Monday, May 25, 2015

Memorial Day and "The Volunteer State"

On this Memorial Day, we remember our fellow Tennesseans who gave their lives in service to our country. Tennesseans have served our nation’s armed forces with a long tradition of selfless volunteerism that earned our state the nickname, “The Volunteer State.”

Most Tennessee historians now agree that the nickname “Volunteer State” is derived from the War of 1812, although the phrase was never actually used during that conflict. Tennesseans exhibited a strong voluntary spirit during the War of 1812, incorporating the word “volunteer” into many of their military unit designations (“Tennessee Volunteers” or “Mounted Volunteers,” for example).

"The Battle of New Orleans," ca. 1861
Tennessee Historical Society Picture Collection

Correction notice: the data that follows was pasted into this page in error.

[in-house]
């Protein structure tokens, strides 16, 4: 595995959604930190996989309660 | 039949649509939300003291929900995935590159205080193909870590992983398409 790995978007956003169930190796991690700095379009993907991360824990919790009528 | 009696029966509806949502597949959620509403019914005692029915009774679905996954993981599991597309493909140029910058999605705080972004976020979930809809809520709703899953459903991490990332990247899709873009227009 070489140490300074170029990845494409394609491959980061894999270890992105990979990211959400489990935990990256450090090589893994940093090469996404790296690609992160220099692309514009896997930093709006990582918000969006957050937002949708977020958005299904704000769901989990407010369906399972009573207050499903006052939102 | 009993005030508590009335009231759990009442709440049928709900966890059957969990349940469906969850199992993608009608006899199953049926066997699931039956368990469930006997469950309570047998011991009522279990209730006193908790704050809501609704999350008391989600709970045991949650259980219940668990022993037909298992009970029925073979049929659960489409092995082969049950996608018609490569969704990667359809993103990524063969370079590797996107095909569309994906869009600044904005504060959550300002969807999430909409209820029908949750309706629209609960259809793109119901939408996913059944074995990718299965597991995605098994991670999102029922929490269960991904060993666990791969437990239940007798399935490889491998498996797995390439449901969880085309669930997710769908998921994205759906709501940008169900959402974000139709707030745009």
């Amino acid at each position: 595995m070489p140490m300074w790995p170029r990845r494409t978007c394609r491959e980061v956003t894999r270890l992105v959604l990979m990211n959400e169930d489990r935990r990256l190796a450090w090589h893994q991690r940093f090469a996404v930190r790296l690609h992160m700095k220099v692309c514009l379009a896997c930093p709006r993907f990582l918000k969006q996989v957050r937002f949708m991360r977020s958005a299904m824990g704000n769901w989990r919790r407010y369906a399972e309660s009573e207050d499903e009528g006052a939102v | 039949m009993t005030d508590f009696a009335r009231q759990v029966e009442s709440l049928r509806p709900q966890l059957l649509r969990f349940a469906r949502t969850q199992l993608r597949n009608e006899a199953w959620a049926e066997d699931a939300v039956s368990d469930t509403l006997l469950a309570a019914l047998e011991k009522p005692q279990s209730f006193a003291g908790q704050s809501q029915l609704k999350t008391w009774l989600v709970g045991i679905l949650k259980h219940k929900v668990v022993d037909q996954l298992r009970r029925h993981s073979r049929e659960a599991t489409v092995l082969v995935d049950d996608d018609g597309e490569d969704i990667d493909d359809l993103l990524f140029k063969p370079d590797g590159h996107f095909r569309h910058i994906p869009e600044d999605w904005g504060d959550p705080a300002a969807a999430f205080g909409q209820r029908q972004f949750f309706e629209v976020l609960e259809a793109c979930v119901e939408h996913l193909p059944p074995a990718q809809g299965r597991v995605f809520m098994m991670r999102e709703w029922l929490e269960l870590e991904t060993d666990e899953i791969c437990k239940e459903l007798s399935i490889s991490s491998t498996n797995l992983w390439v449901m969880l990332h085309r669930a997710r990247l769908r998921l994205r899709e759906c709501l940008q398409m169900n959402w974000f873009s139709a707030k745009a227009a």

This reputation for volunteering was strengthened during the Mexican War of 1846-1848 and it had been generally thought by some that the expression “Volunteer State” originated at that time. But, in fact, Tennessee had been referred to as the “Volunteer State” at least a decade before the Mexican-American conflict.

1st Tennessee Infantry, USV
The Presidio, San Francisco, CA, 1898
Library Photograph Collection

You can learn more about the beginning of this tradition of service at our newest online exhibit, “Answering the Call: Tennesseans in the War of 1812.” An acknowledgement of Tennessee’s wartime contributions is also chronicled in another online exhibit entitled, “The Volunteer State Goes to War: A Salute to Tennessee Veterans.”

Visit both exhibits at the following links on our website:

The State Library and Archives is a division of the Tennessee Department of State and Tre Hargett, Secretary of State.

No comments:

Post a Comment